Identity based encryption

Thursday, 29 January 2004, 12:33 AM EST

For years the undisputed "best of breed" technologies for enterprise email encryption were Secure MIME (S/MIME) or PGP. Support for S/MIME has been built into popular email clients, going back nearly a decade. Originally considered the tool of the hacker elite, PGP has evolved into highly effective enterprise tool, usable by mere mortals. Secure systems based on both technologies are readily available, but both have a drawback that is difficult to avoid: In order to send encrypted email, the sender must be able to retrieve the recipient's public key.

Public keys are typically stored in directories accessible only to online users. Caching schemes were invented to support offline mobile users, but there's generally no way to escape the fundamental requirement; if you want to encrypt email bound for someone you've never sent email to before, you must be online to query a certificate repository or PGP key server.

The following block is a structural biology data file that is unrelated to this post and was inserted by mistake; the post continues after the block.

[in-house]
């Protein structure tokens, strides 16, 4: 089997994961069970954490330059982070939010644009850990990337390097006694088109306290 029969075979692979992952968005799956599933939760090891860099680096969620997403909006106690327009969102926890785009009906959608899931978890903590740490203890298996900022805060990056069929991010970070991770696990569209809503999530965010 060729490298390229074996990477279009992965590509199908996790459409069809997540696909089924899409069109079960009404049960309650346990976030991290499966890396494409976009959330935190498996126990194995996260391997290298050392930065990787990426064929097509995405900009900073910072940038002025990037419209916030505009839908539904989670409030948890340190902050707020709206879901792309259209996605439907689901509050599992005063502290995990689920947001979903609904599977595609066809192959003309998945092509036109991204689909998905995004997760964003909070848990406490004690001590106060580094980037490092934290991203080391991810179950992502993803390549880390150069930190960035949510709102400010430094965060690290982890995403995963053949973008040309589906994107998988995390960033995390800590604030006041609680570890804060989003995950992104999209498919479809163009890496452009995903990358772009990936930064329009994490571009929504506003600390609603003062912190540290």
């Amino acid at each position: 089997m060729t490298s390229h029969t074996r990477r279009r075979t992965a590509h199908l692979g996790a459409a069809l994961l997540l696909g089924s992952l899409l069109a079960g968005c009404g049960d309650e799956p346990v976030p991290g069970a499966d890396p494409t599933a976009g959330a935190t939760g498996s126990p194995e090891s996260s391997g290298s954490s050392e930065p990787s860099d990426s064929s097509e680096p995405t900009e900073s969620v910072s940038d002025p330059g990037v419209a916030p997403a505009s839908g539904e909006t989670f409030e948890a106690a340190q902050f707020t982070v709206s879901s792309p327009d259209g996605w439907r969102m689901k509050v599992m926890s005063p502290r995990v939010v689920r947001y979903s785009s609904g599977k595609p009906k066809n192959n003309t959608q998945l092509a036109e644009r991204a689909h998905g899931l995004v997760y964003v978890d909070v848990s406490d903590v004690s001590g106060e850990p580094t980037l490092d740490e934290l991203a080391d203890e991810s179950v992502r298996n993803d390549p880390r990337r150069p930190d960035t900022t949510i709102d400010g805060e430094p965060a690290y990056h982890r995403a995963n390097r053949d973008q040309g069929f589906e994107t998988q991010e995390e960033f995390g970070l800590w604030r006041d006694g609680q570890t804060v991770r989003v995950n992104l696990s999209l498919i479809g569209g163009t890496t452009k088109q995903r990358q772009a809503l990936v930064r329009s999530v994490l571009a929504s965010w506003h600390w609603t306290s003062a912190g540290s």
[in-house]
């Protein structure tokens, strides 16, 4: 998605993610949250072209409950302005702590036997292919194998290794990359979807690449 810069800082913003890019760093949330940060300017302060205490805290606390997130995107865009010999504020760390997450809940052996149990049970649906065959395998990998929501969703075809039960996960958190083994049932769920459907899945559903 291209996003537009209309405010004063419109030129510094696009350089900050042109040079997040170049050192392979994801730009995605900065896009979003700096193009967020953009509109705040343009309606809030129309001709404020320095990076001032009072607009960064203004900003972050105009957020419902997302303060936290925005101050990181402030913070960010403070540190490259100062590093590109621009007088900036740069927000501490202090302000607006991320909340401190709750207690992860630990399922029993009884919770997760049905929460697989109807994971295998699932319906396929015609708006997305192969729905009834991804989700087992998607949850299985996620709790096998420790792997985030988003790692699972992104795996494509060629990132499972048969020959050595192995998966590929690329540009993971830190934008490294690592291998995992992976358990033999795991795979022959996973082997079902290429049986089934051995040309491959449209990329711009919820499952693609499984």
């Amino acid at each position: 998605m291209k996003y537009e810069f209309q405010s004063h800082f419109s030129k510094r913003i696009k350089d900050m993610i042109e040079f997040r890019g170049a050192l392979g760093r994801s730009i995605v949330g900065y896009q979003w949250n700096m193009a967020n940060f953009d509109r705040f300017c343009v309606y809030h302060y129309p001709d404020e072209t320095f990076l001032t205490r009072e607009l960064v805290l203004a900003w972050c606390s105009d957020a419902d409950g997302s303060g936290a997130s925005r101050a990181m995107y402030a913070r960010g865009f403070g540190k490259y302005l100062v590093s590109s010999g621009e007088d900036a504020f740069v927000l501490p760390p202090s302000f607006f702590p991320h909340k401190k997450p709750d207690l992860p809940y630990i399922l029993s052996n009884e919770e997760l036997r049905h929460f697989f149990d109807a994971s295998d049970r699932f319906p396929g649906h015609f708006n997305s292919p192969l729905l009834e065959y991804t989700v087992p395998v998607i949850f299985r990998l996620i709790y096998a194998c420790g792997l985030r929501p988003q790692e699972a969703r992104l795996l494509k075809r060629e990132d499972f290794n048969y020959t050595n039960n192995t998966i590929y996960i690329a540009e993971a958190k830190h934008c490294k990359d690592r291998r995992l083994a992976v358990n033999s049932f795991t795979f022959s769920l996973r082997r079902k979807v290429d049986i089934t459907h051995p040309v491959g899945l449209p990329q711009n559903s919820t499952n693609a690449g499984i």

By mhamrick at Cryptonomicon.

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Using Hollywood to improve your security program

Posted on 29 July 2014.  |  Tripwire CTO Dwayne Melancon spends a lot of time on airplanes, and ends up watching a lot of movies. Some of his favorite movies are adventures, spy stuff, and cunning heist movies. A lot of these movies provide great lessons that we can apply to information security.


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